KH: Just as a woman's place was in the home, a nurse's place was at the bedside not in the board room. Strong women changed that and strong nurse leaders are stepping up and saying we have more to offer.

Q: How does nurse education play a role with the Nurses on Boards initiative?

PR: I think it's critical. I do believe education is key to this advancement. We cannot expect to be at the table if we appear different from a credentialing perspective. Education provides nurses with greater understanding regarding what they already know and expands understanding of the system and population as a whole, which is vital. At Capella, we are very focused on the practice environment. I spend a lot of time with the hiring leaders who employ our graduates. We have a program called Nursing Track 80/20 where we work with specific employers to create a plan for achieving nurse development goals. We know the key to power within an organization is through the educated nurse. It's becoming increasingly common to have nursing executives with doctoral degrees.

Q: How can nurses in leadership positions influence positive change at the system level?

KH: The intense experience that we have. Nurses participate at every level of the care practice. As I said before, we are system thinkers. Nurses have the trust of the patients, and we are trusted to bring positive change. We've just got to find our voice. We have to prove what we already know. We didn't espouse to be at that top level in the beginning, we've been too busy doing the work on the front lines. Most of us never thought we would leave the bedside. We have to prove our worth at the leadership level and communicate our experience. People will listen.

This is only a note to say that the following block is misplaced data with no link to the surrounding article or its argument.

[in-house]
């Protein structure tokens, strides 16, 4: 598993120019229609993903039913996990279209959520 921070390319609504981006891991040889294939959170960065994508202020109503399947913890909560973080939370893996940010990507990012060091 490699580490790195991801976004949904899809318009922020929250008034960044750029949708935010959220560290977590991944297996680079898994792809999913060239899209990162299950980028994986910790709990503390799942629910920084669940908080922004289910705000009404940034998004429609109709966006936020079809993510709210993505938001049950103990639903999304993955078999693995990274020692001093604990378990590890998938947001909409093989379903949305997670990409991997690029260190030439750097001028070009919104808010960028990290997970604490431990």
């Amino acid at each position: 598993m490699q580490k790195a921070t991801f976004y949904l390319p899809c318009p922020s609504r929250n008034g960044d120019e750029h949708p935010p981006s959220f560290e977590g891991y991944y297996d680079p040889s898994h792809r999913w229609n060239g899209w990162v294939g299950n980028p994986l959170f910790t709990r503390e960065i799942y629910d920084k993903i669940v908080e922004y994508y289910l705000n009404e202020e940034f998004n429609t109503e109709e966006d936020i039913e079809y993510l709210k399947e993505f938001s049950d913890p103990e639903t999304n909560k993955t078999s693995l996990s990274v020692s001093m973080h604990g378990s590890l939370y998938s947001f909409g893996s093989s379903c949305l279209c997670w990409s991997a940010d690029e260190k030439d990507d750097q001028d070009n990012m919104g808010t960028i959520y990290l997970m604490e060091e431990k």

Q: Where do you see the state of nursing leadership in five years?

KH: A whole lot further along than we are today. Nurses are getting strong and we are no longer a handmaiden to anyone. It's my belief five years from now, when I retire, we're going to be looking at a very different scenario. Nurses are going to step up and lead healthcare more and more. This is the very first time that all these nursing organizations have worked together on any one thing. It's very exciting — 10,000 nurses on leadership boards is our goal, and we're doing it, not for us, but to improve the health our nation by getting the voice of nurses on boards.

PR: The future is very, very bright for our profession. When the future is bright for our profession, the future is bright for healthcare. I'm very proud of the Nurses on Boards initiative because it is a grass roots effort. This is a collaboration by every corner of nursing. The consciousness raised by the IOM's future of nursing report, the new and emerging roles for nurses and the continuing implementation and the expansion of advanced practice nursing, all of these things now have strong momentum. It is an exciting time to be a nurse.

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More articles on leadership issues:
Why women should see performance reviews as opportunities 
Board members' political views associated with size of CEO's paycheck 
How successful people stay motivated on bad days